Recent research suggests that young Americans might be less creative now than in decades past, even while their intelligence — as measured by IQ tests — continues to rise. But new research from the UW Information School and Harvard University hints that the dynamics of creativity may not break down as simply as that.
The latest installment of Information School Professor Joe Janes’ podcast series takes a look at the 2,200-year-old Rosetta Stone.
Researchers at the University of Washington have studied and named a trend lots of people can identify with: the desire to resist constant connectivity and step back from the online world.
There’s often “an app for that” these days, but for young people such digital shortcuts can be as limiting as they are convenient, says the University of Washington co-author of a new book titled “The App Generation.”
The latest installment in the popular podcast series by Joe Janes of the UW Information School is about the famous physicist being persuaded to warn FDR of a growing atomic threat from Germany.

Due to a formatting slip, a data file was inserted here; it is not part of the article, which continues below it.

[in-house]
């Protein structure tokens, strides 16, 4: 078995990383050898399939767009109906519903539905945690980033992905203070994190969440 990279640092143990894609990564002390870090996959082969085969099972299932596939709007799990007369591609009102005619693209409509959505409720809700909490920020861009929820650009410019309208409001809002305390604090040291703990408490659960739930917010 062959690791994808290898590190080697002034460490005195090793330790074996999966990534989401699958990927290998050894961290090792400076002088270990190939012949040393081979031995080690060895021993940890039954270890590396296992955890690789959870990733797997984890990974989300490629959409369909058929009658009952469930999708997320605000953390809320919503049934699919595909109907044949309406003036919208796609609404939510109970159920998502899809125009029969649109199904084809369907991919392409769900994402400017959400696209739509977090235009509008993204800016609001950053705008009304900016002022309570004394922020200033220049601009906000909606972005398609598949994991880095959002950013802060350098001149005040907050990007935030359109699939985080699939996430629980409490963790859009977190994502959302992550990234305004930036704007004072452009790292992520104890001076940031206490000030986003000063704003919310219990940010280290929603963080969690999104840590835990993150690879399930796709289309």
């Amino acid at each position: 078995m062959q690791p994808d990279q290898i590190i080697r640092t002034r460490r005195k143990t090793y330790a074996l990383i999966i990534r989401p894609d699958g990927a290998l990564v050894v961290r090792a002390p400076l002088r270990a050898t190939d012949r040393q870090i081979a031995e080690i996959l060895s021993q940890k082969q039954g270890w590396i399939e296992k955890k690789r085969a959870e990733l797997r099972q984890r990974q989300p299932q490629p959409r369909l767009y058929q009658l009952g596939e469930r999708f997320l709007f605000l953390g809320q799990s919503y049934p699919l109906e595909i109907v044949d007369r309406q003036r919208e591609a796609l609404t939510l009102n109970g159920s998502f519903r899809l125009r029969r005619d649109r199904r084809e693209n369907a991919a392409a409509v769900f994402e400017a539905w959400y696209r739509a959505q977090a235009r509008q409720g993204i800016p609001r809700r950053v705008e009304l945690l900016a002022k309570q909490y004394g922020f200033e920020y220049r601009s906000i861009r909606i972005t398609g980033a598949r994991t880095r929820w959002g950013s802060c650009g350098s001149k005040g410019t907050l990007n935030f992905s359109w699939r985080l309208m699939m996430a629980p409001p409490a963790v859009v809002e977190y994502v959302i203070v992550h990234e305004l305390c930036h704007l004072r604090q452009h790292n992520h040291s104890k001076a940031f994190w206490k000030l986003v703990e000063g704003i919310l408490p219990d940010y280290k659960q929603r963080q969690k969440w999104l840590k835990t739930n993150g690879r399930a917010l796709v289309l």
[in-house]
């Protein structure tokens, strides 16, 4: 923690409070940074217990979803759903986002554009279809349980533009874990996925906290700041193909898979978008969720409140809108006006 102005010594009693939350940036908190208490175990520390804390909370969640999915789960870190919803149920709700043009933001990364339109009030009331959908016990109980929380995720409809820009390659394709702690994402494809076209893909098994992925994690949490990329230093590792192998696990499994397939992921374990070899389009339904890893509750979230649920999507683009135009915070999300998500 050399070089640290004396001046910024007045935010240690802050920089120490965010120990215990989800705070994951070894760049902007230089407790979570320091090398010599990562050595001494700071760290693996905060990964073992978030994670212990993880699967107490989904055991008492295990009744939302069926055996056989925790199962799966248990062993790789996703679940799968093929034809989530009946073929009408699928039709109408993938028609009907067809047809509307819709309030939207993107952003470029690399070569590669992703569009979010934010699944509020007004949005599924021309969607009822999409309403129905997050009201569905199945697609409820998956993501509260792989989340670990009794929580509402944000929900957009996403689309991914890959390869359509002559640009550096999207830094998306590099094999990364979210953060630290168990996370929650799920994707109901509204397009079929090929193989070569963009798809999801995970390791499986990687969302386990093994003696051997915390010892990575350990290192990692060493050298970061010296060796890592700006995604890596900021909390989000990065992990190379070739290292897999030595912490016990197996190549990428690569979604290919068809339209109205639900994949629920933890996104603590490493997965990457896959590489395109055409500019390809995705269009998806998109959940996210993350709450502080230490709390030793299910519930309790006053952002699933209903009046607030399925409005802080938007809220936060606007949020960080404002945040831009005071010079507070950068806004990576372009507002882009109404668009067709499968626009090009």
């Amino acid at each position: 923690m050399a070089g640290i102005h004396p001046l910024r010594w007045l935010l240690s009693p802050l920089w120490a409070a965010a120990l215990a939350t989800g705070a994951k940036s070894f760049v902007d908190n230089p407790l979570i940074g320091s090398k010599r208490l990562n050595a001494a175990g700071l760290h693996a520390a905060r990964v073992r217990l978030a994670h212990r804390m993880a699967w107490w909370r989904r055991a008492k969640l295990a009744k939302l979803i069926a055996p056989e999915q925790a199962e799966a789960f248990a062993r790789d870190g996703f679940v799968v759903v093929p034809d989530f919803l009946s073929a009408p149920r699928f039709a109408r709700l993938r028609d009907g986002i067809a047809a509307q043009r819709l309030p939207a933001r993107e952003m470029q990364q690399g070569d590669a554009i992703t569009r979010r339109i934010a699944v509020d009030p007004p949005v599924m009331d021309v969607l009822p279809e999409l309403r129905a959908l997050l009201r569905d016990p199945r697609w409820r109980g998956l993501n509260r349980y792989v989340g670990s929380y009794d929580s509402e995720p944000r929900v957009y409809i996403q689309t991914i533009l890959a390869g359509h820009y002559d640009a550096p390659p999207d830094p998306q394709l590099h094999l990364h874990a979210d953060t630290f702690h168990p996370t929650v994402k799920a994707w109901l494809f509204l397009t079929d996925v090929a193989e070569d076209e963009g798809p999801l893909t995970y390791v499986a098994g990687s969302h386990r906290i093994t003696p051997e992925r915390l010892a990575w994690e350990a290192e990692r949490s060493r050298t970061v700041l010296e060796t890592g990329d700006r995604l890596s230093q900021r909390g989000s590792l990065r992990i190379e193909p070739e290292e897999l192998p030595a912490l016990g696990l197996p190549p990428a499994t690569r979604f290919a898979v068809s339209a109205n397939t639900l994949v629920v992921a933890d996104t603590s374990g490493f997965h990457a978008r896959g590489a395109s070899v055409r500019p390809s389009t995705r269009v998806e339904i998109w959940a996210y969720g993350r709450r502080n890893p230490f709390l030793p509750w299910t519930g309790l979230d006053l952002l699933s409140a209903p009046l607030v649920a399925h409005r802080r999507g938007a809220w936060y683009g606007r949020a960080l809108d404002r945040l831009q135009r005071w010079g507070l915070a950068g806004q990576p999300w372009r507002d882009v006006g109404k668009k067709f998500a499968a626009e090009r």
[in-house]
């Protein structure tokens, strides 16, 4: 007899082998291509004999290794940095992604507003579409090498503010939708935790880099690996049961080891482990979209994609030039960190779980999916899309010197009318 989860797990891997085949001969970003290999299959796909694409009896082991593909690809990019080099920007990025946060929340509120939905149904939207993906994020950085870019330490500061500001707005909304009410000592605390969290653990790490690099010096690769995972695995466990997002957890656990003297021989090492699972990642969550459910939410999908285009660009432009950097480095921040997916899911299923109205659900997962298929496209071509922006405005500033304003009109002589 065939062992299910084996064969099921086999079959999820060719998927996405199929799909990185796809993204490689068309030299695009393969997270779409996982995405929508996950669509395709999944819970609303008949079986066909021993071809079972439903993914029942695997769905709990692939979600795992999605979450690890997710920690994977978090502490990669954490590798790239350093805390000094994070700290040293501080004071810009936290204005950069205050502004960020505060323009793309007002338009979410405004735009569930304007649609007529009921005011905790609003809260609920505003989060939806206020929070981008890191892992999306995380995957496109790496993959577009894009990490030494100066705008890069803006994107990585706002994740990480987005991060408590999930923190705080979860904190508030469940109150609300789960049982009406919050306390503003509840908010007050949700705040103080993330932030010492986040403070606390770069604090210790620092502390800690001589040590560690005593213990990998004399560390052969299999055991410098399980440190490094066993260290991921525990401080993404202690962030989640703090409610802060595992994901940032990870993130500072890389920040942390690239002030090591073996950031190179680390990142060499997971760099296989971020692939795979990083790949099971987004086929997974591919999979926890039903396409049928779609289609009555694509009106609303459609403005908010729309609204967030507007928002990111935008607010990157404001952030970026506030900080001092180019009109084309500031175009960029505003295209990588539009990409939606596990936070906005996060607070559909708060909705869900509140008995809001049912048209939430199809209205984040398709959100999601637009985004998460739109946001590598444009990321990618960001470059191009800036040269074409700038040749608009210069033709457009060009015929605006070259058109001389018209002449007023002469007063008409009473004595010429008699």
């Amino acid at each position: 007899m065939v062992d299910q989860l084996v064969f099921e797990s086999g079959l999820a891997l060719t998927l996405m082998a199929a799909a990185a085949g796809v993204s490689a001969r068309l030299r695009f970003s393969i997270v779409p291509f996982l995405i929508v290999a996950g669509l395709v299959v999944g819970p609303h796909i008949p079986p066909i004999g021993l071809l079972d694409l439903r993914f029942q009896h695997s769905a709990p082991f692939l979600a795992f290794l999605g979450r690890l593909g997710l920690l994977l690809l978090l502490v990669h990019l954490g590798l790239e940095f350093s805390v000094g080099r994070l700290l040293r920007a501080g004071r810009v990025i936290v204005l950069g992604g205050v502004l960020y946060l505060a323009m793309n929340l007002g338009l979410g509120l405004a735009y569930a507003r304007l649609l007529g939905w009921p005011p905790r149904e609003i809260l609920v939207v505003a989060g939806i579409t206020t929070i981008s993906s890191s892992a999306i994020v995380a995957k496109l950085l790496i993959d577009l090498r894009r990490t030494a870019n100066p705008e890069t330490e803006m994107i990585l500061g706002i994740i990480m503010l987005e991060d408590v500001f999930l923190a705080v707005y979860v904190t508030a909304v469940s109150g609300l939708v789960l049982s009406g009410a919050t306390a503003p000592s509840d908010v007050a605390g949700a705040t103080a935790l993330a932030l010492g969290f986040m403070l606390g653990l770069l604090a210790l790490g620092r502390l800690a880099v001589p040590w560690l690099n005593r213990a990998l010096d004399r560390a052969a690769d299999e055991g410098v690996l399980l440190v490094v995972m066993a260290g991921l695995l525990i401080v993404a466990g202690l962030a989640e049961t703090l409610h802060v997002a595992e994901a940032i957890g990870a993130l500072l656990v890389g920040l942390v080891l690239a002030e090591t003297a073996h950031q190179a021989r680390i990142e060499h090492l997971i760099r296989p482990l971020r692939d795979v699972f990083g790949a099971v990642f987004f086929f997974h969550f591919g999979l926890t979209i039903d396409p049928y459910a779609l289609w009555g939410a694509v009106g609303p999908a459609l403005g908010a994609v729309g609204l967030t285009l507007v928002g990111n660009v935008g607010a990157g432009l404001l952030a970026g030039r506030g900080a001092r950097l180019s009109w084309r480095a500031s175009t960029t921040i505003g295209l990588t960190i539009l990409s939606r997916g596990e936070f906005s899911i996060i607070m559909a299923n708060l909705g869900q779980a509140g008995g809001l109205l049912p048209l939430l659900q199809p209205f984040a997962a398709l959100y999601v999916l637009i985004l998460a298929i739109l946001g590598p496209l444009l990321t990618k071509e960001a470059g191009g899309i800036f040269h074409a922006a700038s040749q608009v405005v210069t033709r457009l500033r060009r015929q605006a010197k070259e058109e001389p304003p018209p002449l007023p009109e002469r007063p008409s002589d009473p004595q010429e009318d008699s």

Millions of people in low-income countries still depend on public computer and Internet access venues despite the global proliferation of mobile phones and home computers.
With students huddled over spring quarter finals campuswide, the latest podcast in the Documents that Changed the World series seems particularly timely: It’s about intelligence testing.
Joe Janes of the UW Information School reached back two centuries to pre-revolutionary France for the latest installment of his podcast series, “Documents that Changed the World.”
A new episode in the podcast series about the resignation of Pope Benedict XVI, and other famous resignations.
Joe Janes investigates the 1900-era anti-Semitic manifesto “The Protocols of the Elders of Zion.”« Previous Page